The original Han/Jabba deleted scene, with an actor playing Jabba.
The new version in the Special Edition of A New Hope, with Jabba digitally inserted.



The other major changes involved the Mos Eisley and Yavin Four scenes.  In the former scene, more details were added to make the spaceport seem more like a bustling hive of activity (or scum and villainy, as the case may be :), which establishes the setting better.  There is one shot in particular where the camera pulls back, and viewers see a panoramic view of Mos Eisley, which I think adds even more to the experience.

This panoramic shot of Mos Eisley was added in the Special Edition.
This panoramic shot of Mos Eisley was added in the Special Edition.

There are two key changes when the protagonists arrive on Yavin Four near the end of the movie.  First, we actually see the Millennium Falcon land on the planet, which I think is interesting even if it is brief and doesn’t add much to the plot.  Then we get a scene between Luke Skywalker and childhood friend Biggs Darklighter right before the attack on the Death Star.  I like this scene because it helps the audience get to know Luke a little better, and sheds more light on his life before the events of the movie.  Also, it gives the audience a reason to care about Biggs and establishes why his subsequent death during the attack impacts Luke so much.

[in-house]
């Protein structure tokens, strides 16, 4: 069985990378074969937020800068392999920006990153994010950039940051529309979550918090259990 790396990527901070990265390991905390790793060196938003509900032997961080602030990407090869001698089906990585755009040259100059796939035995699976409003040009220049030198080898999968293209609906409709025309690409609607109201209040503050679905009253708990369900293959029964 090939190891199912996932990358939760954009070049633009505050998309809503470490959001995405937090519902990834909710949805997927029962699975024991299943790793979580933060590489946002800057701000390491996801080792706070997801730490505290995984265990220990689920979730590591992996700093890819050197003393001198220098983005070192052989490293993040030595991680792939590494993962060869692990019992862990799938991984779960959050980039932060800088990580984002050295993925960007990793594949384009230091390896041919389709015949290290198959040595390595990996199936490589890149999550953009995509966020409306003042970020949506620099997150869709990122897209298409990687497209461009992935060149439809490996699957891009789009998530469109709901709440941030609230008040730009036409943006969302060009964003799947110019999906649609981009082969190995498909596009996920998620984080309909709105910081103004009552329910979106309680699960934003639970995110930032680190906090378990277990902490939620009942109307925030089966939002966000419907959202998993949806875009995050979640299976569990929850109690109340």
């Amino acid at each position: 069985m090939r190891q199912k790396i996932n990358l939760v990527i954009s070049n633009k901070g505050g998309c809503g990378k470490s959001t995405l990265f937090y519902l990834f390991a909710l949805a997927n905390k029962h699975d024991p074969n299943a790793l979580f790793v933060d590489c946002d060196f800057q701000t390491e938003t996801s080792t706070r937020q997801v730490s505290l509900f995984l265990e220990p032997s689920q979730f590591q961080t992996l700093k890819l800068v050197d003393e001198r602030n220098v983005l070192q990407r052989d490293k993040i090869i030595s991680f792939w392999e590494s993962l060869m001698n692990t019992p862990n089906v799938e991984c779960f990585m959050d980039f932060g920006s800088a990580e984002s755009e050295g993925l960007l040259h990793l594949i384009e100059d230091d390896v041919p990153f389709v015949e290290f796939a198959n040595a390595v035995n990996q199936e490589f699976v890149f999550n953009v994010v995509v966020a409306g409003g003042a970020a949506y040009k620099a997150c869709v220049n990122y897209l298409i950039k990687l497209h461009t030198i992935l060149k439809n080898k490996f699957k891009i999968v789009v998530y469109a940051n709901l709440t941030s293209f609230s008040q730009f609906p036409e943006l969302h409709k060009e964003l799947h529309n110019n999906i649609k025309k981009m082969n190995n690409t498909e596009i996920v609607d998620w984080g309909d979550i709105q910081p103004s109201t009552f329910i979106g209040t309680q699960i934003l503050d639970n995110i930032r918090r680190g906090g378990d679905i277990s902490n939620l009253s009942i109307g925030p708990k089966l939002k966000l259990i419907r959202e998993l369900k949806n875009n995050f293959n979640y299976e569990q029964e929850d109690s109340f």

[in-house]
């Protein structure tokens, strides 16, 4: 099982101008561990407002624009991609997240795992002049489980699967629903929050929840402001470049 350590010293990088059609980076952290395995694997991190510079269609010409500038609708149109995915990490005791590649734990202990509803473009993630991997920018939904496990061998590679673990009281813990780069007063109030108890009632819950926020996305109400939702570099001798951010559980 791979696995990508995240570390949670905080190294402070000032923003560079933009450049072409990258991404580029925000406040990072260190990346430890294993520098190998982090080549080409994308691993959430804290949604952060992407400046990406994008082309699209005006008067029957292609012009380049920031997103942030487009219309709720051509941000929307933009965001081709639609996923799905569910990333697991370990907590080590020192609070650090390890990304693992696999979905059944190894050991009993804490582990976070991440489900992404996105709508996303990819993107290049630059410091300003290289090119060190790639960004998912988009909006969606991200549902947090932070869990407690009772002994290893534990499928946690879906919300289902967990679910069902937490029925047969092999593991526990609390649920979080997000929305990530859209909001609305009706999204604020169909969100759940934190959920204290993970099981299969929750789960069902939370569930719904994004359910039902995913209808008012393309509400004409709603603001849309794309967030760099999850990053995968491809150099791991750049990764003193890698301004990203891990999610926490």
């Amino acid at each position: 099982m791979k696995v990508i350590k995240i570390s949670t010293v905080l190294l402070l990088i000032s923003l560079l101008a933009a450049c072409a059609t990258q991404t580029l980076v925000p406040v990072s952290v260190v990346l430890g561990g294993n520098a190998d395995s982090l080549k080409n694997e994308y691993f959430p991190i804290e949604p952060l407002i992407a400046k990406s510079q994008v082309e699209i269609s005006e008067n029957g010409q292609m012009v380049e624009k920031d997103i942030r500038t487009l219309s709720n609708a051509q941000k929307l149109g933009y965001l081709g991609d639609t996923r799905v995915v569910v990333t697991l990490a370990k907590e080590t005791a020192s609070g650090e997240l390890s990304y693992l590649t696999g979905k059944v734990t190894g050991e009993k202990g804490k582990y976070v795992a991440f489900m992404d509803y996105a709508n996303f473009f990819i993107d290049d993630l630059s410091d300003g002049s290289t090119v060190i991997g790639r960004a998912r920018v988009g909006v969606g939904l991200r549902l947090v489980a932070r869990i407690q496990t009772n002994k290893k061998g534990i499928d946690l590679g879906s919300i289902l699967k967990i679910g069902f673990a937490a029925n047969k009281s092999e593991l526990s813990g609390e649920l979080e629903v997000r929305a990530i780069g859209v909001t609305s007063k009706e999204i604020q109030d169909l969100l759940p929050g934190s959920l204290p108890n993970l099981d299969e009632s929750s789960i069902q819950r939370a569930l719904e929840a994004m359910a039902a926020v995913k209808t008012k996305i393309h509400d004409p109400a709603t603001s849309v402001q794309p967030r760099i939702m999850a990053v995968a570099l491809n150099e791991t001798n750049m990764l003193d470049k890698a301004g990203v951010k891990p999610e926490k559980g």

Luke & Biggs's reunion, reinserted into the Special Edition
Luke & Biggs’s reunion, reinserted into the Special Edition.